Mary Murillo

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Born Mary O'Connor (born 22 January 1888, Bradford, England – died 4 February 1944 Ickenham, England)[1] was an actress and screenwriter.

Mary Murillo was born Mary O'Connor to Roman Catholic parents, Edward, an Irish commercial traveller, and Sarah Mary (née Sunter). She was the eldest of four sisters and was educated at St Monica's, Skipton, Yorkshire, and at the Convent of the Sacred Heart School in Roehampton. She adopted the professional name Mary Murillo after being compared in looks to a Murillo painting of the Madonna. In February 1909 she made her debut in the chorus of the Broadway musical comedy Havana. She toured the United States, finding only small parts until 1913, when she started sending scenarios to film companies. Her first script to be accepted was bought by the husband-and-wife team of Phillips Smalley and Lois Weber. Other commissions followed, and the first film known to be credited to her is A Strand of Blond Hair (1914), a Vitagraph comedy short starring John Bunny and Flora Finch.[2]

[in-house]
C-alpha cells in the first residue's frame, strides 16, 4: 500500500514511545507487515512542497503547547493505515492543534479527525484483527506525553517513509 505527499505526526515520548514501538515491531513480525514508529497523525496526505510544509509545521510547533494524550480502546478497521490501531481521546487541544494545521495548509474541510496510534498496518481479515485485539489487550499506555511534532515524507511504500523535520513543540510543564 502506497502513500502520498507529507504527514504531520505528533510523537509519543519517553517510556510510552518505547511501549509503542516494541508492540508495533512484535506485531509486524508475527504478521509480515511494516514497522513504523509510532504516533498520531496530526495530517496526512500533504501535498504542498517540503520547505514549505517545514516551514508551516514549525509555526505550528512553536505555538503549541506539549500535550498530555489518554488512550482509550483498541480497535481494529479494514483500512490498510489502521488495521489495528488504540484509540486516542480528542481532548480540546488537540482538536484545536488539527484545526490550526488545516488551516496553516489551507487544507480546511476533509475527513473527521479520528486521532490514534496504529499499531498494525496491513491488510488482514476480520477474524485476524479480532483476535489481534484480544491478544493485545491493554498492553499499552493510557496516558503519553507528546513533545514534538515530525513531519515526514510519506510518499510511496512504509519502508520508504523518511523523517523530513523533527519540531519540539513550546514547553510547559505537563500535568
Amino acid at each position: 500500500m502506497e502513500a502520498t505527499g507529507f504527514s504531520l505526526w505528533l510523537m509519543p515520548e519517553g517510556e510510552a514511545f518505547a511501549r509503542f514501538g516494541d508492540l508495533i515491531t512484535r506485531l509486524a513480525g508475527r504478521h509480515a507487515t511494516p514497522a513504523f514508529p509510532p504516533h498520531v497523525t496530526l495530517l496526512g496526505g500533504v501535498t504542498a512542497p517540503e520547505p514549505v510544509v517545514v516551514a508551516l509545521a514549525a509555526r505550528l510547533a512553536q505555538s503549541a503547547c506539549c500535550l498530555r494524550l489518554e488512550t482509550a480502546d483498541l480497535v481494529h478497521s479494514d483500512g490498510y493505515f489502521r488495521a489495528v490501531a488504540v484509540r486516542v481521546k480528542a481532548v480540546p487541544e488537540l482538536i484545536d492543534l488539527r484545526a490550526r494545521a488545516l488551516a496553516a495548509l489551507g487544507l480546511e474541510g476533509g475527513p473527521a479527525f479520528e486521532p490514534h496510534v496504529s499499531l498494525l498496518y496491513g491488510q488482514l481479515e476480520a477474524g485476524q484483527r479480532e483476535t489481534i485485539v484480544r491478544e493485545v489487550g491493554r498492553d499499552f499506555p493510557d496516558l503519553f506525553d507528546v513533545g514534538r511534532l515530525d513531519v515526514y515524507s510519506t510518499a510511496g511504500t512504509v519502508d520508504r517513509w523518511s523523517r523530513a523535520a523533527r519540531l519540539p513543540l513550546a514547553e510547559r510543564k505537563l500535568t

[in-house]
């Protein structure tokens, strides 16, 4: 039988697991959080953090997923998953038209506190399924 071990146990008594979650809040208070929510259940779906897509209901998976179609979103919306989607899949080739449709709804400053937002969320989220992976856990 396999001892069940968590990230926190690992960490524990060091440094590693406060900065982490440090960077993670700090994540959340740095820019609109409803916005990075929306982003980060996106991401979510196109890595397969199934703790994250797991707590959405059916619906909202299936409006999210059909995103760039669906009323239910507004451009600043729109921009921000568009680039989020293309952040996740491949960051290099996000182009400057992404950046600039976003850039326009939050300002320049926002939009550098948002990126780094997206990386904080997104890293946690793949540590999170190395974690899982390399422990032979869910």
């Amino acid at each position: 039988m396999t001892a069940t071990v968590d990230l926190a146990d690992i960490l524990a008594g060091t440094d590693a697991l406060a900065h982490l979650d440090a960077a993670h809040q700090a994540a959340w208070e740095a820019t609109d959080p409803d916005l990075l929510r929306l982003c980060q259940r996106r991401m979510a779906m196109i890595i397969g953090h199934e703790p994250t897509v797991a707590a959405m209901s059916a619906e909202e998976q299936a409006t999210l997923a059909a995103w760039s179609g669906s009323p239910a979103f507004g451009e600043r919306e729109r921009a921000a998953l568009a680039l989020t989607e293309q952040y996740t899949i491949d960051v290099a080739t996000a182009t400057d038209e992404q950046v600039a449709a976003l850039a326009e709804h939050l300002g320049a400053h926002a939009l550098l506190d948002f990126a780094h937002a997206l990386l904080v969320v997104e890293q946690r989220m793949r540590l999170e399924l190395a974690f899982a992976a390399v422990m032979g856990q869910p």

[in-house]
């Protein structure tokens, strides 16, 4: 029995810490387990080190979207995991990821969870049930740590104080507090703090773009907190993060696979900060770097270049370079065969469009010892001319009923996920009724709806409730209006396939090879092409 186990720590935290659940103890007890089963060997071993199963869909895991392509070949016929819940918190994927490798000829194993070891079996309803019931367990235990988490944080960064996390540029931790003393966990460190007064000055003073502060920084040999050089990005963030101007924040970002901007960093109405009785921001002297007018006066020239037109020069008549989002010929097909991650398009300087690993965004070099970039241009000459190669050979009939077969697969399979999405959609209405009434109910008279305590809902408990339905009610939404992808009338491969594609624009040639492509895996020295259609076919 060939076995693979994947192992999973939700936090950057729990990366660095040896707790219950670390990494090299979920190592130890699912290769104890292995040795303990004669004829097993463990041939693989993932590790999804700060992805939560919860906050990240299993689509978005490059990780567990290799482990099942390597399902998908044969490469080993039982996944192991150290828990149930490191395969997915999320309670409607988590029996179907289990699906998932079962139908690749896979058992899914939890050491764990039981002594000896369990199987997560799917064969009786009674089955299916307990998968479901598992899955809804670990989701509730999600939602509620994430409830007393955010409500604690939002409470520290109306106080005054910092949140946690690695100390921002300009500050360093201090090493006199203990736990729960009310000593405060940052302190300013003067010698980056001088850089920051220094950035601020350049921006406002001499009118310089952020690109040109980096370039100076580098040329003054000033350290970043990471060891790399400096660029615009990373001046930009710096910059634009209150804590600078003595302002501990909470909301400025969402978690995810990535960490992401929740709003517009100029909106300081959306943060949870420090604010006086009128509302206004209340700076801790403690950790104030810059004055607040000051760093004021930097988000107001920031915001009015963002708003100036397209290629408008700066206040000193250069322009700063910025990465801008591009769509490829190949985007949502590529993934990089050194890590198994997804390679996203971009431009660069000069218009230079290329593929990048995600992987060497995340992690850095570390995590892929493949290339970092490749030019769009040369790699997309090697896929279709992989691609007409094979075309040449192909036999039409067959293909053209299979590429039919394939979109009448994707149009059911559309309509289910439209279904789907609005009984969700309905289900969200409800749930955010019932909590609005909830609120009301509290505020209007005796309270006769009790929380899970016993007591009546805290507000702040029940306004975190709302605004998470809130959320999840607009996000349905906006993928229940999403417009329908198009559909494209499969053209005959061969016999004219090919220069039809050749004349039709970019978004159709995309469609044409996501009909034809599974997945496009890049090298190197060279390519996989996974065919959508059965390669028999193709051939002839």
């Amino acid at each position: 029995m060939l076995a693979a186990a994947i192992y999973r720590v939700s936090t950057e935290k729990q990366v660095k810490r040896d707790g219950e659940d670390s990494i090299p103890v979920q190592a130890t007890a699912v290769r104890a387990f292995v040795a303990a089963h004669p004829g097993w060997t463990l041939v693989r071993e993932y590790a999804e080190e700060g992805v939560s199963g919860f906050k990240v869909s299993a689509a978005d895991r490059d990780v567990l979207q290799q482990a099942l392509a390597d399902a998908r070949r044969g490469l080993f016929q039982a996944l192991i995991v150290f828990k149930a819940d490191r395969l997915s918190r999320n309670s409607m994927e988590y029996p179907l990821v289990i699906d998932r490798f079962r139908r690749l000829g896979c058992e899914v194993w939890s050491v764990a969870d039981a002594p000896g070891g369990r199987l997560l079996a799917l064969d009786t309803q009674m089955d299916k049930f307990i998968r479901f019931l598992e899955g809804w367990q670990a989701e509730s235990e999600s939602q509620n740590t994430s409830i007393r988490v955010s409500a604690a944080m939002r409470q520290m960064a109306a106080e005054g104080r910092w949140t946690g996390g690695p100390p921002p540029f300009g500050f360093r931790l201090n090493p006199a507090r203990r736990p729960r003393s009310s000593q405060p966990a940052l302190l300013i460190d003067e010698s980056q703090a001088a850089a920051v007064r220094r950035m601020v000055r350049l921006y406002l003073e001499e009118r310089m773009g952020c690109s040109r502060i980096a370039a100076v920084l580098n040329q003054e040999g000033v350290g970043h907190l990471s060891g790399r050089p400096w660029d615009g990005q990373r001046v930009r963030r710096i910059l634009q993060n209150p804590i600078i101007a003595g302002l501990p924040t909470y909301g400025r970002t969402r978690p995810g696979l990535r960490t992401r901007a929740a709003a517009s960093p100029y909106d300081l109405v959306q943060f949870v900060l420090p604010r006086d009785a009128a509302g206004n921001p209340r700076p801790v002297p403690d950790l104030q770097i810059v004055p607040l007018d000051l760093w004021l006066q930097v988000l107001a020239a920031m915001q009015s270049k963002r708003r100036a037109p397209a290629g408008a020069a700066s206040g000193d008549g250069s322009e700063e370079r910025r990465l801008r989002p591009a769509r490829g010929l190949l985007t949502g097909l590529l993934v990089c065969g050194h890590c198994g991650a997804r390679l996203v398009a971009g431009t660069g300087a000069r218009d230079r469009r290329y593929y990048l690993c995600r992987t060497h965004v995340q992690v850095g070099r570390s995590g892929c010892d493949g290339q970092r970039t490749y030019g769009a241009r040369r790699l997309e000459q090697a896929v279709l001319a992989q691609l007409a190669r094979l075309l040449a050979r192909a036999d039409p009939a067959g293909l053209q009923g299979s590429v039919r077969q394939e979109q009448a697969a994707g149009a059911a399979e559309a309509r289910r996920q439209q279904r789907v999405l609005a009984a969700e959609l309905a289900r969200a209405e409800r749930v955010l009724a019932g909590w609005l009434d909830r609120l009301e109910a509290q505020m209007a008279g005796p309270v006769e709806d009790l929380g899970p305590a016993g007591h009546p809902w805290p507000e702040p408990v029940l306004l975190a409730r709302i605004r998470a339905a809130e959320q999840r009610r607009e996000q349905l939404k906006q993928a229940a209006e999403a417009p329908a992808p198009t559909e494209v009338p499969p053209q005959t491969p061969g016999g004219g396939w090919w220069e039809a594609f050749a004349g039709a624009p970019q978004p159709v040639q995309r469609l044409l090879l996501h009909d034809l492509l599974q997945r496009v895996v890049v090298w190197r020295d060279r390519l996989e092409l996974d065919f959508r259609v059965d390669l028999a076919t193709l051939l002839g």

She wrote five melodramas for Theda Bara during the 1910s popularity of vamp films. She also wrote for Bara's Fox rival Valeska Suratt. Murillo served as screenwriter for Fox Film from 1916–1917, then joining Norman Talmadge Productions in 1919. She returned to the UK in 1923 to work for Stoll Film Studios. She wrote the script for the hit French sound film Accusée, levez-vous! (1930).[3] In 1936 she formed the company Opticolor to market in Britain a French motion picture colour system, Francita, developed by her husband Maurice Velle, son of French film pioneer Gaston Velle, but the business failed after a disastrous demonstration of the system.[4] She later worked for J. Arthur Rank, 1st Baron Rank's Religious Films Ltd.

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